In the 21st century, mobile phones often seem an indelible part of each and every aspect of our lives. According to Inc., the average person spends up to four hours a day on their phone. Browsing social media, sending emails and texts, streaming videos … the list goes on.
However, some restauranteurs want to return us to a more analog style of dining, encouraging patrons to eschew their devices and instead focus on the enjoyment of food and drink, along with in-person interactions with friends and family (you know, those humans you see when you look up from your phone). “No phones” dining, a trend slowly creeping into the modern restaurant world, seeks to achieve this goal by restricting phone use during certain meal times and providing other means of entertainment for guests, like board games, film screenings, and extra rounds of drinks.
An admirable pursuit, to be sure, but can “no phones” dining really hope to survive in a world that seems more tech-dependent by the day? In the name of research, we reached out to restaurant managers who have implemented phone-free policies at their eateries to get some straight talk on the matter.
How Have Restaurants and Bars Adopted Phone-Free Policies?
In their pursuit of a phone-free dining experience, some restaurants have launched “phone-free” initiatives, which take shape in a variety of manners. For instance, bartender/manager Johnny Welsh of 5th Ave Grille in Frisco, Colorado tells us that “I have a fun way to limit smartphones at my bar. As a bartender (of 27 years) at a busy restaurant in Frisco, Colorado, I like to give away prizes for those who use their phones the least. The prizes can range from a round of drinks, a round of shots, or a copy of my book about smartphone addiction.”
In their pursuit of a phone-free dining experience, some restaurants have launched “phone-free” initiatives, which take shape in a variety of manners.
For Tijuana Picnic in New York City, a partnership with tech-free event organizers TTYL spurred their first phoneless service, complete with board games, coloring books, and a social self-care experience. “Liana Pavane of TTYL actually reached out to us about hosting a phones-free game night, and it sounded like a great opportunity for our guests to meet one another in an engaging and genuine way,” the Tijuana Picnic management team explains.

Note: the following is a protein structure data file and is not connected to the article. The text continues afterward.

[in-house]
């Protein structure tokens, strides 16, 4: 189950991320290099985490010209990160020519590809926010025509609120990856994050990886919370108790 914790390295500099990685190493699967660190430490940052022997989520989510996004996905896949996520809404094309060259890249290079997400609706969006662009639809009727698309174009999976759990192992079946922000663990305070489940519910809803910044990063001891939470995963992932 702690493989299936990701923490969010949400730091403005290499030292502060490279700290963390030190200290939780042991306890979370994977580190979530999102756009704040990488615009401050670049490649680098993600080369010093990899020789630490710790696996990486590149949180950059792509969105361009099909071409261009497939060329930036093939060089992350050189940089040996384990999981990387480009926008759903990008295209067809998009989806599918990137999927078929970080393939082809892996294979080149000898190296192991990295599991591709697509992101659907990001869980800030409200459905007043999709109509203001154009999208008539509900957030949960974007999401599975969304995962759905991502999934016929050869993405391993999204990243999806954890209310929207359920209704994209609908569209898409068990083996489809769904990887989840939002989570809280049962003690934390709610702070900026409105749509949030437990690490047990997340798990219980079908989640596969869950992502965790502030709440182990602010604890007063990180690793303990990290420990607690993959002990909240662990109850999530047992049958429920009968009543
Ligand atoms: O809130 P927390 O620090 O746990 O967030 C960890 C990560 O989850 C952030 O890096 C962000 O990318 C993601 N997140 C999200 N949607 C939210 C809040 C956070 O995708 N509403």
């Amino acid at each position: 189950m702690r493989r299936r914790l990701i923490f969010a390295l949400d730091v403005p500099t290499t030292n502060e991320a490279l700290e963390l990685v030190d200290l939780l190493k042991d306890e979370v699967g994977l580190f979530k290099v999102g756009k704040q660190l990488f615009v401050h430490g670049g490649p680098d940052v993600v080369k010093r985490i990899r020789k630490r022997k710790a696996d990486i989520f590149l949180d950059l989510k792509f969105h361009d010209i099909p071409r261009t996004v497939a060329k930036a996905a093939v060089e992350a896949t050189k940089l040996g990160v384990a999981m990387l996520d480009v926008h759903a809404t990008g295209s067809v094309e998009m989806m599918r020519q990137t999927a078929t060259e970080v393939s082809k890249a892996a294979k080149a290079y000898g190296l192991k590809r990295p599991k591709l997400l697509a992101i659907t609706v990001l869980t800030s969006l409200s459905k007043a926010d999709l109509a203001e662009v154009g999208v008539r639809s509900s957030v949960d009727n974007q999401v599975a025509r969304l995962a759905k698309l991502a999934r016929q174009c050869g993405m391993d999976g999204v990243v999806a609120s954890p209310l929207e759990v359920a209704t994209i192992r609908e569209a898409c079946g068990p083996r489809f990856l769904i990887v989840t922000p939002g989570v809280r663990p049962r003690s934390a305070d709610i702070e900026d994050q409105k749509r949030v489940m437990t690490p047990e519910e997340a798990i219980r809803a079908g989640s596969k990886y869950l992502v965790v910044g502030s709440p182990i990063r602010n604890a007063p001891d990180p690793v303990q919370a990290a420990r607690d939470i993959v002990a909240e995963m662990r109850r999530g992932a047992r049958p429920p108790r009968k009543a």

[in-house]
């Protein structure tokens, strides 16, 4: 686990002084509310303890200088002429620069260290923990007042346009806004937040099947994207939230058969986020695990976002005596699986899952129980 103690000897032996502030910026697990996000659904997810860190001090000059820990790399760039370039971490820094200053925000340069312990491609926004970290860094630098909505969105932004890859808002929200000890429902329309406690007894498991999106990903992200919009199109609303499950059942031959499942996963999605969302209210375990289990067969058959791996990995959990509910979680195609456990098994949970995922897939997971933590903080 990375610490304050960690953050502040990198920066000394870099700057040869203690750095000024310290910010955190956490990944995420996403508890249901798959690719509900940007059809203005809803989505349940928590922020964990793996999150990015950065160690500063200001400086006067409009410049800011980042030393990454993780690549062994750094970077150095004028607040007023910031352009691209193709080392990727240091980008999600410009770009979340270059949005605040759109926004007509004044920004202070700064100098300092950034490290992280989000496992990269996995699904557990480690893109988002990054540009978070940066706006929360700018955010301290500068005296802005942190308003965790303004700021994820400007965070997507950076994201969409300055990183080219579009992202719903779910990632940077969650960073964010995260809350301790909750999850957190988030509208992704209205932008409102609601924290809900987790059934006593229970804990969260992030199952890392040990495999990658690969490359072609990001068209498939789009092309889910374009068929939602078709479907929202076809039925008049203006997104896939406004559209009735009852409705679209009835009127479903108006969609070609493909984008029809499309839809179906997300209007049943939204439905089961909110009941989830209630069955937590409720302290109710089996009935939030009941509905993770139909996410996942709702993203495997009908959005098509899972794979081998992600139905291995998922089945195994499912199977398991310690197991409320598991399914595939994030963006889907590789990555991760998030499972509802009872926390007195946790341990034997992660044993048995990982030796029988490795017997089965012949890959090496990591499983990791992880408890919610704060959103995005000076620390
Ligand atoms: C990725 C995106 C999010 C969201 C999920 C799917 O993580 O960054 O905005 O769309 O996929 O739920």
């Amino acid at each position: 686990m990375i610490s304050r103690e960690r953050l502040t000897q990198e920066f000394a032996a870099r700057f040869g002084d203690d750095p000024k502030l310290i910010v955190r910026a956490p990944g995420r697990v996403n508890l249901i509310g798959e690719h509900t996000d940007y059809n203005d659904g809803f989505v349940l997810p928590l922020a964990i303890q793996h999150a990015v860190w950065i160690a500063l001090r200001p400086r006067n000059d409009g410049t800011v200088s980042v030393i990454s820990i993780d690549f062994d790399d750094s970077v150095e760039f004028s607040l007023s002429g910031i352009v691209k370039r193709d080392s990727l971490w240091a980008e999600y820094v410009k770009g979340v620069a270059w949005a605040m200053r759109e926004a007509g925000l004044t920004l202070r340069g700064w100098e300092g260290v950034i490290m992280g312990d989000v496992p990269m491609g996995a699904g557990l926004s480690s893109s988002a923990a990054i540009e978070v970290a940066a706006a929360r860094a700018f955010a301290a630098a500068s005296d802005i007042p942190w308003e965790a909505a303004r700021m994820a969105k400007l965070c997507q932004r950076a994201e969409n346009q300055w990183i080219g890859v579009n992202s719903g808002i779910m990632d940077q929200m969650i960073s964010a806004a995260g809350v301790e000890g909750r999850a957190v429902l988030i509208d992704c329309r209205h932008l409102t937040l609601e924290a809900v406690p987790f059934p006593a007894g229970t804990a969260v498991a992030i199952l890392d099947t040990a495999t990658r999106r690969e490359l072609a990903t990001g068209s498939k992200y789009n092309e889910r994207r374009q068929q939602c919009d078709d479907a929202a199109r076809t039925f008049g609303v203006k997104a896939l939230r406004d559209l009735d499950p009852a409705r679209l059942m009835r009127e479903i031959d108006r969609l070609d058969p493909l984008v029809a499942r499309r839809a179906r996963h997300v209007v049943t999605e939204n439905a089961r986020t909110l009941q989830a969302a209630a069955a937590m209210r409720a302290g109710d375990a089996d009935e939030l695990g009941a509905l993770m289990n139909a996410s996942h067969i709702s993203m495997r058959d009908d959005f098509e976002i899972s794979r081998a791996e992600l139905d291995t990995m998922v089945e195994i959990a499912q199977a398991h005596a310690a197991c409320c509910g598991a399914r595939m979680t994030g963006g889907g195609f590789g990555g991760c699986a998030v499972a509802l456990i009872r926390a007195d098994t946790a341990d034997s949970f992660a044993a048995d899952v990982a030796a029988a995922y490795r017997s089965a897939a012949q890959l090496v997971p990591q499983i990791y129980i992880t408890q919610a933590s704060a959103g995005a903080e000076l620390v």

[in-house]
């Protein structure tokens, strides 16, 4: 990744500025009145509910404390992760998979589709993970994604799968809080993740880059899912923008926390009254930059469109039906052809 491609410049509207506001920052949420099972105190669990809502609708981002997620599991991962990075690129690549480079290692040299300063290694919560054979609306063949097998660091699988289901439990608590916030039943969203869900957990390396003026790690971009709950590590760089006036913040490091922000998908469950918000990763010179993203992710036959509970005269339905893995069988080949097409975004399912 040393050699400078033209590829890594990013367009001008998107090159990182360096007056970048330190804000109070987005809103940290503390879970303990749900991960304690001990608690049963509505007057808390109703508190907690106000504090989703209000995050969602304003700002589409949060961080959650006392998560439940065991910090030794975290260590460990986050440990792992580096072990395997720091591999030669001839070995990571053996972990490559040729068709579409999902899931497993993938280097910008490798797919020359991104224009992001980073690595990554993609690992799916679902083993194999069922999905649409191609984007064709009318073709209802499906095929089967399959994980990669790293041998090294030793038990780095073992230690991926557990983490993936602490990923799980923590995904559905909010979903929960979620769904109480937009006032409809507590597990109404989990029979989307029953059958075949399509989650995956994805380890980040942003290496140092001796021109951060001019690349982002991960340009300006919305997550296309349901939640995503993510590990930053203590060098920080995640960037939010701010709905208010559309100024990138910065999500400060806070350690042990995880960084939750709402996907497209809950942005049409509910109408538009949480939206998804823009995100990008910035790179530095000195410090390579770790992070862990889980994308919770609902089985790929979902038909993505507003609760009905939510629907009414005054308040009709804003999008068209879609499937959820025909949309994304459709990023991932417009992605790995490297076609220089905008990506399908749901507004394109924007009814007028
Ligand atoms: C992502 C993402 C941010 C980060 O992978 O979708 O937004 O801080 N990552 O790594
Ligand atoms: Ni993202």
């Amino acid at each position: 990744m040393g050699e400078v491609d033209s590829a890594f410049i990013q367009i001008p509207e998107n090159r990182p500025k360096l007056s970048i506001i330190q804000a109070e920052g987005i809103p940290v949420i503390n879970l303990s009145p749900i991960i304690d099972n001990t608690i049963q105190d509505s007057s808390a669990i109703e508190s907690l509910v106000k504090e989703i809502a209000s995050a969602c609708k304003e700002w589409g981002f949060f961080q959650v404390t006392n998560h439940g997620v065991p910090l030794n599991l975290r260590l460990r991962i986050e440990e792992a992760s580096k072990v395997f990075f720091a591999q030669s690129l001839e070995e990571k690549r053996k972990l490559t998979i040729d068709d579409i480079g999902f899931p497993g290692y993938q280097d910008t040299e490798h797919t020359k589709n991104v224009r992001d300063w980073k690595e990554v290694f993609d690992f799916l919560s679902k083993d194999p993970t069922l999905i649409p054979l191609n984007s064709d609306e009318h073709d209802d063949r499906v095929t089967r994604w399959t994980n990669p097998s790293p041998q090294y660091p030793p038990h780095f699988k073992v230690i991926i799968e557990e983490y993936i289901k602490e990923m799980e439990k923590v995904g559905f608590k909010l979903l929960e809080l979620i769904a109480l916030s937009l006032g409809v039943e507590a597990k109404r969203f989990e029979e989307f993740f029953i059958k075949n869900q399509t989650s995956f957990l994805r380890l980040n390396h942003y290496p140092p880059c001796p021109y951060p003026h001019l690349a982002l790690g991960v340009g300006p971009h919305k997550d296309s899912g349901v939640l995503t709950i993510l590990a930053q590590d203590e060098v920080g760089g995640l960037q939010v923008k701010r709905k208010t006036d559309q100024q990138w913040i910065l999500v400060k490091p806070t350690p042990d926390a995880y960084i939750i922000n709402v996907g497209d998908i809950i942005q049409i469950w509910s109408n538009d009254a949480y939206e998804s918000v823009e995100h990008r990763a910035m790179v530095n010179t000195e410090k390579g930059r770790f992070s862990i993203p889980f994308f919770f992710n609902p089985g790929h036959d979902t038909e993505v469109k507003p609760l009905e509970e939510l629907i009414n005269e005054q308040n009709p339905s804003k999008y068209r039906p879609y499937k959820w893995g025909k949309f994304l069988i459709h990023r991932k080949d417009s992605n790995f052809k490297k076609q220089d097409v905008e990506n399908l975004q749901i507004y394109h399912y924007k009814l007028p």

How Have Customers Responded?
According to our sources who have attempted no-phones service practices, the response from guests is typically positive, with customers finding the separation from their devices a refreshing novelty. However, Welsh does note that it’s important to tread carefully here: “Some folks do not like their [phones] taken away from them, so I have to be careful to read the guest.”
Tijuana Picnic experienced enthusiastic customer reactions to their first TTYL night, telling The Manual that “[the event went] really well! Liana brought a bunch of throwback games, which played to the nostalgia of the simpler days pre-cell phone, which I think definitely helped. People are less likely to want to escape back to their phones if there’s Twister involved.”
Nostalgia while we eat and drink? Count us in.
Can No-Phones Dining Continue in an Increasingly Plugged-In World?
Ultimately, we as a society may be past the point of no return when it comes to the involvement of smartphones in our dining experiences, but we can still reconfigure the way we choose to engage.
“[Phones are] a double-edged sword, because we definitely want our guests to engage with us on social media, to take pictures of their experience, post, tag, share, like, etc, but it no doubt kills the vibe if everyone at the table has their head buried in their phones instead of engaging with one another. At the end of the day, we’re here to provide our guests with an experience. The atmosphere, food, drinks, service, design, and music are what we have to share and shape that guest experience, so hopefully, after they’ve made a pit stop on Instagram, we can get them back to enjoying the here and now,” Tijuana Picnic shares. Thanks to the success of their inaugural event, the restaurant already has another phone-free night scheduled for August 14.
Welsh agrees, claiming that “I do feel these [device-limiting] rules will begin to show up in more places over time. I hope that a smartphone etiquette movement is on the horizon.”
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